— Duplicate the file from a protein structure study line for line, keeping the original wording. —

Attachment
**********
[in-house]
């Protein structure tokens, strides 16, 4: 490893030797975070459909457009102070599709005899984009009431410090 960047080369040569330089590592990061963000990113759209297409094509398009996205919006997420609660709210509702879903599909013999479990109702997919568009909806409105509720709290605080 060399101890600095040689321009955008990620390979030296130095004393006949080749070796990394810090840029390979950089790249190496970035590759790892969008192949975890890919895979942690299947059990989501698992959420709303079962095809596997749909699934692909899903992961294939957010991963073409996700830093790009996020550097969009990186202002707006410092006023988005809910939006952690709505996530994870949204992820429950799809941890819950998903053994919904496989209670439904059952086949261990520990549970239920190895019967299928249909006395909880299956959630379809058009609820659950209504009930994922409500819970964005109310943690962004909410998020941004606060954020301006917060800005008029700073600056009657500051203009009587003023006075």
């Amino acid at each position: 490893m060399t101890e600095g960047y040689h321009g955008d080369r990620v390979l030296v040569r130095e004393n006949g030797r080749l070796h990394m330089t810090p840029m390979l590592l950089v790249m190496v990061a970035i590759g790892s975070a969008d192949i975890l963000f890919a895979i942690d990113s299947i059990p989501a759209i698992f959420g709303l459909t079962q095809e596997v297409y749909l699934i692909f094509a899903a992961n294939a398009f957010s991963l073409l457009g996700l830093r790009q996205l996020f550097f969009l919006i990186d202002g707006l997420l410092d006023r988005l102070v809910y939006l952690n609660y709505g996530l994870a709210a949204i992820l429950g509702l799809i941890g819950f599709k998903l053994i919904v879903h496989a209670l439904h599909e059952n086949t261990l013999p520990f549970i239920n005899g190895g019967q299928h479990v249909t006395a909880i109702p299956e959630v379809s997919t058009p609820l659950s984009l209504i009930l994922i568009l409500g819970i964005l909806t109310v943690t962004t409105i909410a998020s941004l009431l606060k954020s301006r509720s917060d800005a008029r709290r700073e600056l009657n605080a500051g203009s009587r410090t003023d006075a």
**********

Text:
[in-house]
């Protein structure tokens, strides 16, 4: 490893030797975070459909457009102070599709005899984009009431410090 960047080369040569330089590592990061963000990113759209297409094509398009996205919006997420609660709210509702879903599909013999479990109702997919568009909806409105509720709290605080 060399101890600095040689321009955008990620390979030296130095004393006949080749070796990394810090840029390979950089790249190496970035590759790892969008192949975890890919895979942690299947059990989501698992959420709303079962095809596997749909699934692909899903992961294939957010991963073409996700830093790009996020550097969009990186202002707006410092006023988005809910939006952690709505996530994870949204992820429950799809941890819950998903053994919904496989209670439904059952086949261990520990549970239920190895019967299928249909006395909880299956959630379809058009609820659950209504009930994922409500819970964005109310943690962004909410998020941004606060954020301006917060800005008029700073600056009657500051203009009587003023006075």
């Amino acid at each position: 490893m060399t101890e600095g960047y040689h321009g955008d080369r990620v390979l030296v040569r130095e004393n006949g030797r080749l070796h990394m330089t810090p840029m390979l590592l950089v790249m190496v990061a970035i590759g790892s975070a969008d192949i975890l963000f890919a895979i942690d990113s299947i059990p989501a759209i698992f959420g709303l459909t079962q095809e596997v297409y749909l699934i692909f094509a899903a992961n294939a398009f957010s991963l073409l457009g996700l830093r790009q996205l996020f550097f969009l919006i990186d202002g707006l997420l410092d006023r988005l102070v809910y939006l952690n609660y709505g996530l994870a709210a949204i992820l429950g509702l799809i941890g819950f599709k998903l053994i919904v879903h496989a209670l439904h599909e059952n086949t261990l013999p520990f549970i239920n005899g190895g019967q299928h479990v249909t006395a909880i109702p299956e959630v379809s997919t058009p609820l659950s984009l209504i009930l994922i568009l409500g819970i964005l909806t109310v943690t962004t409105i909410a998020s941004l009431l606060k954020s301006r509720s917060d800005a008029r709290r700073e600056l009657n605080a500051g203009s009587r410090t003023d006075a």